PubMed: Alcohol First, Cannabis Last: Identification of an Especially Risky Use Pattern among Individuals Who Co-Use Alcohol and Cannabis

PubMed: Alcohol First, Cannabis Last: Identification of an Especially Risky Use Pattern among Individuals Who Co-Use Alcohol and Cannabis

Subst Use Misuse. 2023 Oct 18:1-10. doi: 10.1080/10826084.2023.2270674. Online ahead of print.

ABSTRACT

Background: Alcohol and cannabis co-use is common and confers increased risk for potential harms, such as negative consequences and substance dependence. The existing evidence suggests that factors such as dose of delta-9-tetrahydrocannabinol (THC) consumed and order of use of each substance (i.e., using alcohol or cannabis first or last when co-using) may impact co-use outcomes. Existing co-use research has focused primarily on college-samples or young adults, and few studies have explored these nuanced relations among community samples. Methods: We examined survey data from 87 community members (mean age 32.9 years, 49.4% female) recruited from legal market cannabis dispensaries. Using a combination of regression techniques (i.e., OLS, negative binomial, censor-inflated) we modeled relations among co-use ordering patterns, THC dose and cannabis outcomes as well as interactions with sex assigned at birth and age. Results: Individuals who endorsed co-use reported significantly higher CUDIT scores than those who had never co-used (p < 0.01). Using alcohol first and cannabis last (a pattern we refer to as “AFCL”) was more common among females than males (p < 0.01). In the context of typical substance use weeks, more frequently engaging in the AFCL pattern was associated with significantly higher CUDIT scores (p < 0.001) and negatively predicted positive consequences (p < 0.001). Other patterns predicted higher CUDIT scores during heavy use weeks. Conclusions: Results indicate that co-use ordering patterns are related to substance use outcomes. Further research leveraging within-subjects, longitudinal designs is needed to test causal relations between these variables.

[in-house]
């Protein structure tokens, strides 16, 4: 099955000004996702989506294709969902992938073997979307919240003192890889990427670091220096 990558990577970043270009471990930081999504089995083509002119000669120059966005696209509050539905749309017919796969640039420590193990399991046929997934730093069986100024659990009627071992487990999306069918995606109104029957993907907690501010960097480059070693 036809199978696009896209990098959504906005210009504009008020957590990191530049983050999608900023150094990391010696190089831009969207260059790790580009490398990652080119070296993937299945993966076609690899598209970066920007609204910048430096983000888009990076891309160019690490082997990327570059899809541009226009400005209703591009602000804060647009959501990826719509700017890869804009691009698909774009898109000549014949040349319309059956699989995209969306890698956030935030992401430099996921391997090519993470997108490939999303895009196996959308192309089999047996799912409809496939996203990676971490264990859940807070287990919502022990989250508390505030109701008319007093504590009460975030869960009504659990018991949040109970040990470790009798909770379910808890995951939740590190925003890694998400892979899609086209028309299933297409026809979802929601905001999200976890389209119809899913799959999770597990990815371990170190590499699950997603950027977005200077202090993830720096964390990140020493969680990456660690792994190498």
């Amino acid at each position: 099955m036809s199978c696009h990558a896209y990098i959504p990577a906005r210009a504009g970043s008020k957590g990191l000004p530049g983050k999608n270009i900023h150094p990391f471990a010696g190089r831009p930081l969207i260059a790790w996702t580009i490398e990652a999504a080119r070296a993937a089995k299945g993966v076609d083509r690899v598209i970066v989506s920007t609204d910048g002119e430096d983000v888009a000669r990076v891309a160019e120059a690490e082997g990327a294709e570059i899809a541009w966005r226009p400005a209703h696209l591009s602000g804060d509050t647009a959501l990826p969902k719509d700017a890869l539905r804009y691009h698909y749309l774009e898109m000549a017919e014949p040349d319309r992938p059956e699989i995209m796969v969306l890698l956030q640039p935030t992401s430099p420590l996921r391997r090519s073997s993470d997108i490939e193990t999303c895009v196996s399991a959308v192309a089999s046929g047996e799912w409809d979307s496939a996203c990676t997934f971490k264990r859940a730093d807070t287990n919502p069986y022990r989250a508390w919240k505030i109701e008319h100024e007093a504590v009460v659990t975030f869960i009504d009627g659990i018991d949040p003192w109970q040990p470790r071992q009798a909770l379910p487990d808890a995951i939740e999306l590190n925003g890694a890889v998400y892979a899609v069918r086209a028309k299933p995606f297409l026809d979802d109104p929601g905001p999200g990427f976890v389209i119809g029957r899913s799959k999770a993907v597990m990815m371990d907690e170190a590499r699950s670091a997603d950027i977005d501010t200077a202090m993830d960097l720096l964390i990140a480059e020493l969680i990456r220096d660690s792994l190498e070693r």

PMID:37853738 | DOI:10.1080/10826084.2023.2270674

https://pubmed.ncbi.nlm.nih.gov/37853738/?utm_source=Chrome&utm_medium=rss&utm_campaign=pubmed-2&utm_content=1NqsX9BbHlDygQ8TcgAlJilHgPpiuKQtyIr–a3-xbLzPoB9xM&fc=20220928170152&ff=20231019190638&v=2.17.9.post6+86293ac October 19, 2023 10:00 am